Don’t Get Tripped Up: 5 Running Mistakes to Avoid

So, you’re thinking about taking up running?

If you’re looking for a way to stay fit, running is a go-to option for many people. It’s a popular and accessible form of exercise that’s likely crossed your mind at some point.

But don’t be fooled by its deceptively simple appearance!

To be an efficient, effective, and good runner, there’s a lot to learn that the average person wouldn’t even consider. From your stride and core strength to your breath control and pacing, running is a complicated activity that very few humans are currently capable of doing well.

But don’t worry, we’re here to help!

Before you hit the pavement, it’s important to be aware of some common misconceptions about running.

Here are five things that people mistakenly think: “Oh yeah, I got this…” when they actually don’t:

MYTH: “I used to run in school, so I can run as an adult.”

Running as an adult is different from running as a kid. Your body has changed, and your muscles and bones may not be as resilient as they used to be.

MYTH: “These cushy, cushy shoes are gonna help me run better.”

While it’s important to have proper shoes for running, shoes with too much cushioning can actually lead to injury by altering your natural stride. They can make it harder to feel the ground and can cause your feet to land improperly, leading to injury. Instead, look for shoes that provide support and protection without sacrificing natural movement.

MYTH: “If I just run more, I’ll run better.”

It’s not just about running more, but running smarter. A well-designed training plan that includes rest days and varied workouts will lead to better results than just increasing your mileage without a plan.

MYTH: “I don’t need a coach to run. I’ve seen people run!”

A coach can be a valuable resource, especially when it comes to developing proper form and avoiding injury.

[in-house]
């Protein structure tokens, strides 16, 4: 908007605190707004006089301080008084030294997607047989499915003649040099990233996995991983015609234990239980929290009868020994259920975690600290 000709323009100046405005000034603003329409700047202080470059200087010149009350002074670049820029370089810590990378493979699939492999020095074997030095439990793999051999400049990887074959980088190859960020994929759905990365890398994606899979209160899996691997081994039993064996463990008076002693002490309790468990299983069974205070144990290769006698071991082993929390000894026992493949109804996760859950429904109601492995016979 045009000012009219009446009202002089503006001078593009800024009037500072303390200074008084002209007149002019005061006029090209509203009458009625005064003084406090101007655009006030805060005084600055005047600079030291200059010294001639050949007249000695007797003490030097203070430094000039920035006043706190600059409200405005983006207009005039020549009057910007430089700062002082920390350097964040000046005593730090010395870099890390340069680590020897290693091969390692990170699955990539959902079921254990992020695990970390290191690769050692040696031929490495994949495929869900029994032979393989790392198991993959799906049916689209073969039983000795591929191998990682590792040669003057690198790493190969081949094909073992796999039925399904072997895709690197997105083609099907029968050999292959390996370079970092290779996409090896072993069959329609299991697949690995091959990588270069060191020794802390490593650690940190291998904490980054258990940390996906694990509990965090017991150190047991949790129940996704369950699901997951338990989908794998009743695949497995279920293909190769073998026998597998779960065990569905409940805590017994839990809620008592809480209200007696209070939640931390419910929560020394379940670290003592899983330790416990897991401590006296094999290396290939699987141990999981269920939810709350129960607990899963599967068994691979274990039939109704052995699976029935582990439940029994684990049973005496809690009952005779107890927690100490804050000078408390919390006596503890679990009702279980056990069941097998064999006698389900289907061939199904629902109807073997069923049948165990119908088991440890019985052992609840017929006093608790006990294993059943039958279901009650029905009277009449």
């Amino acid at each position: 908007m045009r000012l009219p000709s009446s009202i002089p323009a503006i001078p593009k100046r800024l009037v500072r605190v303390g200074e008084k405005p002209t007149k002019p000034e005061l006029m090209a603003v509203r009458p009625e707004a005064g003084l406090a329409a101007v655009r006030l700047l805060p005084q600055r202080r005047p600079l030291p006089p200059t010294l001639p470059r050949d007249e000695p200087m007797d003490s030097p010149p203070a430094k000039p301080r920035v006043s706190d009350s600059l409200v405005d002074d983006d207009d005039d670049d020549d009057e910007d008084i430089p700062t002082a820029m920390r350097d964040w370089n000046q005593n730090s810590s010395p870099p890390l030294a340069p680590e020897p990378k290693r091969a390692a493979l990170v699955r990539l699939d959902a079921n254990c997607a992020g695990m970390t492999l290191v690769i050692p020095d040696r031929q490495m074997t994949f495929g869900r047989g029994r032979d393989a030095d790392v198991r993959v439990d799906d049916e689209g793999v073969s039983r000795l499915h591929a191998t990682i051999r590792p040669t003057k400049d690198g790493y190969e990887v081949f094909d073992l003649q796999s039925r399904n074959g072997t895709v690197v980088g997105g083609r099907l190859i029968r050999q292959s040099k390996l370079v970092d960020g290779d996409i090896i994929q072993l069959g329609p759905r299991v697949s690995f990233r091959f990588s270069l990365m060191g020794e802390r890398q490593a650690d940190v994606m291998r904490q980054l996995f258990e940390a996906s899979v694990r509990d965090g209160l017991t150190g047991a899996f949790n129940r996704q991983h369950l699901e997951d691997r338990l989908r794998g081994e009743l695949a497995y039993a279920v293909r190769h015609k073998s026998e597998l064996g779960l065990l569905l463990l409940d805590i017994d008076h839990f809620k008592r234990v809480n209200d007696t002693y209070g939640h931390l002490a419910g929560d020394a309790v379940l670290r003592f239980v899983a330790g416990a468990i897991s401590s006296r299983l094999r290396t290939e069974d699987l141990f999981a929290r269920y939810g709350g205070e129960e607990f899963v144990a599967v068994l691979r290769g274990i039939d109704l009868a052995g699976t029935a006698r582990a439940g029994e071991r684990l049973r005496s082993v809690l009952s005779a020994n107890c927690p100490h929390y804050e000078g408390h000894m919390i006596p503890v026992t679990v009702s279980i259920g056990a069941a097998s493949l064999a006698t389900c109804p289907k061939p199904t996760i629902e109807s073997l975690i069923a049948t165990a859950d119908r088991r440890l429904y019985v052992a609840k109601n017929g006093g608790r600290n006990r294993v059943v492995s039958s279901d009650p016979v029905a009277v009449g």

MYTH: “I’m gonna sign up for a marathon–that’ll make me run enough to be good.”

While signing up for a marathon can be a great motivator, it’s not a shortcut to becoming a good runner. It takes time and dedication to build up the stamina and endurance needed to run a marathon.

Key Tips for a Great Start

But let’s end on a high note: if you DO want to take up running, and you’re willing to put in the time and effort, there are some simple things you can do to make it a better experience for you.

Here are three things that you can do that will immediately benefit you if you want to take up running:

  1. Start slow. Don’t try to do too much too soon. Build up your mileage gradually, and be patient with yourself.
  2. Strengthen the muscles that need to be strong to run pain-free. Your tibialis anterior and lower leg muscles are important to strengthen in order to prevent shin splints, plantar fasciitis, runner’s knee, and other chronic running issues. You can accomplish this with tib raises and calf raises.
  3. Start with short runs. Ten short runs are a 1000x better than one long run. Gradually increasing the length and intensity of your runs will lead to better results in the long term.

By following these tips, you’ll be on your way to becoming a better runner in no time.

Happy running!

Lower Legs, Tibialis Anterior




Don’t Get Tripped Up: 5 Running Mistakes to Avoid